And I need it, I didn’t say. Only Masego and Hakram were fully in the loop as to the end game of the gambit I’d run by getting myself killed by William. Apprentice had made it clear from the beginning that while he could raise me from the dead, he couldn’t actually resurrect me. True resurrection was the province of Good. That was the underlying pattern: Evil was handed the means to avoid death, Good to reach past it. Staying undead wasn’t an option, as far as I was concerned. Masego could currently puppet me if he so wished, since he held the leash on the spells that had me walking around, but in theory someone could wrest that leash away from him. Warlock definitely could, and given Heiress’ talent with sorcery given enough time I was pretty sure she’d be able to work out something too. There were advantages to my current state but way too many liabilities came with it. Not to mention the whole being a moving corpse aspect. That would put a hamper on quite a few parts of my life, I thought, a certain redhead coming to mind.
I clenched my fingers experimentally. That part seemed to be working fine, and being able to take ridiculous amounts of punishment would come in useful. I reached for my Name and found it weaker than it had been before my death. No, not weaker. Looser. If before it had been a mantle draped comfortably on my shoulders, now it was hanging by a thread. Squires weren’t supposed to die, I supposed. That I was still a Squire at all was something of a disappointment, to be honest.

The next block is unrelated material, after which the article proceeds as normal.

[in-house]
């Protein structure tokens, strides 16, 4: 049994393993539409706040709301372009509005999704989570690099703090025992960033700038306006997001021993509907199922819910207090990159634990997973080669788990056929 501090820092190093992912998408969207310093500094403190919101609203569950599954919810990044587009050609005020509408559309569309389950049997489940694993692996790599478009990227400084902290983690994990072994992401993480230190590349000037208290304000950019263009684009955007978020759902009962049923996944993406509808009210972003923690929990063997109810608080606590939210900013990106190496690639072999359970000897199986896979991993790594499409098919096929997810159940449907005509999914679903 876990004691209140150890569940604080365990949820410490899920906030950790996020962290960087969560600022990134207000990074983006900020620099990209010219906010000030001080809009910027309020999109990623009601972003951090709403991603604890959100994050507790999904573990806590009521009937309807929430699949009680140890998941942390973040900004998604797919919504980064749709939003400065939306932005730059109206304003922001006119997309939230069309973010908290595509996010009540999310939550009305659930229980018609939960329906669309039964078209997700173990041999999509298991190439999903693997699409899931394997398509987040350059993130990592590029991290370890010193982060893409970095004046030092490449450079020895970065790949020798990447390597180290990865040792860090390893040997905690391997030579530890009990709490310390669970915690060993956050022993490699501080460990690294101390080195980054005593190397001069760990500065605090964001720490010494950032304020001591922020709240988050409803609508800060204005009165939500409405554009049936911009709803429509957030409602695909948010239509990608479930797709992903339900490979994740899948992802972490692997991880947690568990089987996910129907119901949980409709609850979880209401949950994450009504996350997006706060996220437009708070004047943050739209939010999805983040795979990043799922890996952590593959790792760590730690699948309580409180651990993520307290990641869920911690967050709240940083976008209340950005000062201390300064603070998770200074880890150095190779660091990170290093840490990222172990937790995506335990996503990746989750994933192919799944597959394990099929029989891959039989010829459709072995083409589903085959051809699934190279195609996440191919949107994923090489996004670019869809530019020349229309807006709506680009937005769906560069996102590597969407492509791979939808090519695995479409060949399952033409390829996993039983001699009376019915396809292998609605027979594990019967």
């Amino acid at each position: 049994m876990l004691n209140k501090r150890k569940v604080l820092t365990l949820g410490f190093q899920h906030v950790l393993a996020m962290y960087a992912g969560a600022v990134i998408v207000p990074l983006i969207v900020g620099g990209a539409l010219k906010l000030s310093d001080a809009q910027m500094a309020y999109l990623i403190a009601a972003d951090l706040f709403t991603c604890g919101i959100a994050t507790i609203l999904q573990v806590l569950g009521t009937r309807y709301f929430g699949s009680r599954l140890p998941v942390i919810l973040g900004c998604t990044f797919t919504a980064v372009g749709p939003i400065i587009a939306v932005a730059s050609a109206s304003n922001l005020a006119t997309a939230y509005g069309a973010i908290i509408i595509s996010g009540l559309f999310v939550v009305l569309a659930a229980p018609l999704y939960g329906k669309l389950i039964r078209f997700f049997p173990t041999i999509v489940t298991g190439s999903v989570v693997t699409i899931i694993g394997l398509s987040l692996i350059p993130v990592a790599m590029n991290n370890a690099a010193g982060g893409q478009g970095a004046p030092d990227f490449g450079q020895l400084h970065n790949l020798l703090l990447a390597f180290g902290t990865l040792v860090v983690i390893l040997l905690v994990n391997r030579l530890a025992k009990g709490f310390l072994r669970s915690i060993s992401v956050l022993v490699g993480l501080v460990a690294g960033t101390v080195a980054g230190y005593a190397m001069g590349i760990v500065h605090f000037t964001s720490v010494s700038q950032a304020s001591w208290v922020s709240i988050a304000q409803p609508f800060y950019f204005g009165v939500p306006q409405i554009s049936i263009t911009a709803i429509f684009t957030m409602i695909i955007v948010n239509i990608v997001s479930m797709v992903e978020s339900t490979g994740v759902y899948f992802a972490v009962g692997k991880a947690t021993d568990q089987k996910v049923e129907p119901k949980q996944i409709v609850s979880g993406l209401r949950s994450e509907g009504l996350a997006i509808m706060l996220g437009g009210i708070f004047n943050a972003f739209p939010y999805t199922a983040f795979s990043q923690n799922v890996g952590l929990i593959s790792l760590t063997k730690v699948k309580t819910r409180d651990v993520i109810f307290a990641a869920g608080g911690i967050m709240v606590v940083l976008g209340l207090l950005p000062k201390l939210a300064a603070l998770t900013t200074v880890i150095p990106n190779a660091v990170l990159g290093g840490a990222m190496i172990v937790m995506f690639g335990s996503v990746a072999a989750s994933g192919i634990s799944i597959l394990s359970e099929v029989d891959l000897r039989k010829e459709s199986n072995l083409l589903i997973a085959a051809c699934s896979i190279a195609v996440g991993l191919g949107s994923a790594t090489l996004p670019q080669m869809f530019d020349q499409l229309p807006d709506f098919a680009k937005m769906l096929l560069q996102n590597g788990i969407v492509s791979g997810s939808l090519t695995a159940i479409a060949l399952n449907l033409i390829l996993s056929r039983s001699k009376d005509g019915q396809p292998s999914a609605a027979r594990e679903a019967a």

“You’re frowning,” Adjutant said.
“I was hoping getting myself offed would serve as a shortcut in some ways,” I said. “Maybe lead into another Name.”
Masego chuckled. “You’ve the wrong Role for that,” he said. “You are meant to be the successor to a Knight, whether Black or White. Unless one of them dies you’re quite out of luck.”
“Figures it wouldn’t be that easy,” I said. “Well, aside from a few issues it looks like my little jaunt on the other side filled up the reserves. Next time I scrape with Willy things will go differently.”
“I’m not saying you should mutilate his corpse,” Robber said. “But, you know, if you happen to stumble onto a few eyes I know this guy who has a collection.”
“You don’t even eat them,” Adjutant complained. “It’s a waste, is what that is.”